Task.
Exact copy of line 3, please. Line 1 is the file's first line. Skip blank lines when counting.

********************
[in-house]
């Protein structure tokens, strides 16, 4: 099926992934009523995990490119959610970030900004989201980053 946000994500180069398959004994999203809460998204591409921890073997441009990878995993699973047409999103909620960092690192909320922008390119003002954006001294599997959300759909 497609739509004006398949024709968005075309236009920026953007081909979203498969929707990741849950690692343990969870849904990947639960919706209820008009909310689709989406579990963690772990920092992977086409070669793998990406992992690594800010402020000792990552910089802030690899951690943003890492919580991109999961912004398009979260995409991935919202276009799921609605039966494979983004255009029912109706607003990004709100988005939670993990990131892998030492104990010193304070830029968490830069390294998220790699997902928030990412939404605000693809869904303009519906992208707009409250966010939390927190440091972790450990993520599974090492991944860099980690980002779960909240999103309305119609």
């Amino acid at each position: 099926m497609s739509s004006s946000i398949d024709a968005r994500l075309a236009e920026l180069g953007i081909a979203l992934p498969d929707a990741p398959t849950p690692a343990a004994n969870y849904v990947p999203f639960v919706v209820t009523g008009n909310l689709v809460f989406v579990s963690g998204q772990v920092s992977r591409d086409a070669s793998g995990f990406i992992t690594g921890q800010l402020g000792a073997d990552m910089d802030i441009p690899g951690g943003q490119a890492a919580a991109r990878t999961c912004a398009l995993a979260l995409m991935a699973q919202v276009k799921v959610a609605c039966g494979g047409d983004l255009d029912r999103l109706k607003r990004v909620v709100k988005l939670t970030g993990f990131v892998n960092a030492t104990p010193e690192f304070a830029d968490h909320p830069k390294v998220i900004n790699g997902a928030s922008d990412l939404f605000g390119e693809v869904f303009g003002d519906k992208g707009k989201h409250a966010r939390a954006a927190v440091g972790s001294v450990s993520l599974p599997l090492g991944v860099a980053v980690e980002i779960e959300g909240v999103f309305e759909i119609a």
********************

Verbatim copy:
């Amino acid at each position: 099926m497609s739509s004006s946000i398949d024709a968005r994500l075309a236009e920026l180069g953007i081909a979203l992934p498969d929707a990741p398959t849950p690692a343990a004994n969870y849904v990947p999203f639960v919706v209820t009523g008009n909310l689709v809460f989406v579990s963690g998204q772990v920092s992977r591409d086409a070669s793998g995990f990406i992992t690594g921890q800010l402020g000792a073997d990552m910089d802030i441009p690899g951690g943003q490119a890492a919580a991109r990878t999961c912004a398009l995993a979260l995409m991935a699973q919202v276009k799921v959610a609605c039966g494979g047409d983004l255009d029912r999103l109706k607003r990004v909620v709100k988005l939670t970030g993990f990131v892998n960092a030492t104990p010193e690192f304070a830029d968490h909320p830069k390294v998220i900004n790699g997902a928030s922008d990412l939404f605000g390119e693809v869904f303009g003002d519906k992208g707009k989201h409250a966010r939390a954006a927190v440091g972790s001294v450990s993520l599974p599997l090492g991944v860099a980053v980690e980002i779960e959300g909240v999103f309305e759909i119609a």